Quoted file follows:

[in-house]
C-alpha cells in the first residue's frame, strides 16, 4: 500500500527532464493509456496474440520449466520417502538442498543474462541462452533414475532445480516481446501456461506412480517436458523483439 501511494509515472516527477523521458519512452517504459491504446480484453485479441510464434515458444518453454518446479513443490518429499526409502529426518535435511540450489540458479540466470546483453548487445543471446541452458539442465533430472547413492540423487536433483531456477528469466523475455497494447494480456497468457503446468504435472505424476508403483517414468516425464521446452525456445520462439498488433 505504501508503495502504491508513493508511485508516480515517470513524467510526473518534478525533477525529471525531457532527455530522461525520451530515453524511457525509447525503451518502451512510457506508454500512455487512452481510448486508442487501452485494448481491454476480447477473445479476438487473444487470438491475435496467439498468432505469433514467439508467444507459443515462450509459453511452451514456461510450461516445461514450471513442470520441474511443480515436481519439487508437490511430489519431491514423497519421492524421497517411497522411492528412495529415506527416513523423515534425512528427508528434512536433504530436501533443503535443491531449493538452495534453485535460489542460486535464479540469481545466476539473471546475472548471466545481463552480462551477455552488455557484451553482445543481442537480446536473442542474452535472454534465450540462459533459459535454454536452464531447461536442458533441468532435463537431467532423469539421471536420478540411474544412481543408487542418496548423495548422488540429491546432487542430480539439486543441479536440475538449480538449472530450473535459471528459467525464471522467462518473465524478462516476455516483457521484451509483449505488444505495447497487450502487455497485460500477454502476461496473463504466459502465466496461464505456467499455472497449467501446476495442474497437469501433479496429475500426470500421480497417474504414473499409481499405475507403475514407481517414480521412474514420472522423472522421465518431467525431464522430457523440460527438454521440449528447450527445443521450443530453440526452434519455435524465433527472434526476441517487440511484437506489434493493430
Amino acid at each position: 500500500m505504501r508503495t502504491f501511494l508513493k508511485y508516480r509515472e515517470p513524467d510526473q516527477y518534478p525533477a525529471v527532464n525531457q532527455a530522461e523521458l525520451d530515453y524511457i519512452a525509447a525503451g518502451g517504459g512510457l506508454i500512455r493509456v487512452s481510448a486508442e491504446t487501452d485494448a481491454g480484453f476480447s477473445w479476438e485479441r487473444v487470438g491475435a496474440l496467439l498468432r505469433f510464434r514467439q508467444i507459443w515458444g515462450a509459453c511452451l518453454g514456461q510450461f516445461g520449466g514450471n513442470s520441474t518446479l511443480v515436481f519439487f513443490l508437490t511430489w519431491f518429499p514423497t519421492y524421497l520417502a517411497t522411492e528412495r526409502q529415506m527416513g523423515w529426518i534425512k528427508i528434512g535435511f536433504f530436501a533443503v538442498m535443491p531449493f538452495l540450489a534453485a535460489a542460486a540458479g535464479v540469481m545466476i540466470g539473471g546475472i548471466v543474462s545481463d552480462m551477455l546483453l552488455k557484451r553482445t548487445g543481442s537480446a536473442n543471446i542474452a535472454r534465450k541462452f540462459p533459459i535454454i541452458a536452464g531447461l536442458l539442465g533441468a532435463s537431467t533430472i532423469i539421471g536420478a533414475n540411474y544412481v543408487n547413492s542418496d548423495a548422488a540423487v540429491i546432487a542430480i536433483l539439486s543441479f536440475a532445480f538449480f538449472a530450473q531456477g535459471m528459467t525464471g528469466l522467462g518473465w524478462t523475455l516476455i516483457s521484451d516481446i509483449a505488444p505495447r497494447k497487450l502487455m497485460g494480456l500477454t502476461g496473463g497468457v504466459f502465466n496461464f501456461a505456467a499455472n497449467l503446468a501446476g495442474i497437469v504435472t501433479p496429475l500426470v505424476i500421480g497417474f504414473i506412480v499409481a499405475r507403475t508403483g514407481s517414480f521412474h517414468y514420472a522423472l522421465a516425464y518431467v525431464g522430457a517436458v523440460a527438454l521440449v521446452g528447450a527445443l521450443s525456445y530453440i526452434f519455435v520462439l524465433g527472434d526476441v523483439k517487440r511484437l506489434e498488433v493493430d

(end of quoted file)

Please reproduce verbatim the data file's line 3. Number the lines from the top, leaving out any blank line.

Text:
Amino acid at each position: 500500500m505504501r508503495t502504491f501511494l508513493k508511485y508516480r509515472e515517470p513524467d510526473q516527477y518534478p525533477a525529471v527532464n525531457q532527455a530522461e523521458l525520451d530515453y524511457i519512452a525509447a525503451g518502451g517504459g512510457l506508454i500512455r493509456v487512452s481510448a486508442e491504446t487501452d485494448a481491454g480484453f476480447s477473445w479476438e485479441r487473444v487470438g491475435a496474440l496467439l498468432r505469433f510464434r514467439q508467444i507459443w515458444g515462450a509459453c511452451l518453454g514456461q510450461f516445461g520449466g514450471n513442470s520441474t518446479l511443480v515436481f519439487f513443490l508437490t511430489w519431491f518429499p514423497t519421492y524421497l520417502a517411497t522411492e528412495r526409502q529415506m527416513g523423515w529426518i534425512k528427508i528434512g535435511f536433504f530436501a533443503v538442498m535443491p531449493f538452495l540450489a534453485a535460489a542460486a540458479g535464479v540469481m545466476i540466470g539473471g546475472i548471466v543474462s545481463d552480462m551477455l546483453l552488455k557484451r553482445t548487445g543481442s537480446a536473442n543471446i542474452a535472454r534465450k541462452f540462459p533459459i535454454i541452458a536452464g531447461l536442458l539442465g533441468a532435463s537431467t533430472i532423469i539421471g536420478a533414475n540411474y544412481v543408487n547413492s542418496d548423495a548422488a540423487v540429491i546432487a542430480i536433483l539439486s543441479f536440475a532445480f538449480f538449472a530450473q531456477g535459471m528459467t525464471g528469466l522467462g518473465w524478462t523475455l516476455i516483457s521484451d516481446i509483449a505488444p505495447r497494447k497487450l502487455m497485460g494480456l500477454t502476461g496473463g497468457v504466459f502465466n496461464f501456461a505456467a499455472n497449467l503446468a501446476g495442474i497437469v504435472t501433479p496429475l500426470v505424476i500421480g497417474f504414473i506412480v499409481a499405475r507403475t508403483g514407481s517414480f521412474h517414468y514420472a522423472l522421465a516425464y518431467v525431464g522430457a517436458v523440460a527438454l521440449v521446452g528447450a527445443l521450443s525456445y530453440i526452434f519455435v520462439l524465433g527472434d526476441v523483439k517487440r511484437l506489434e498488433v493493430d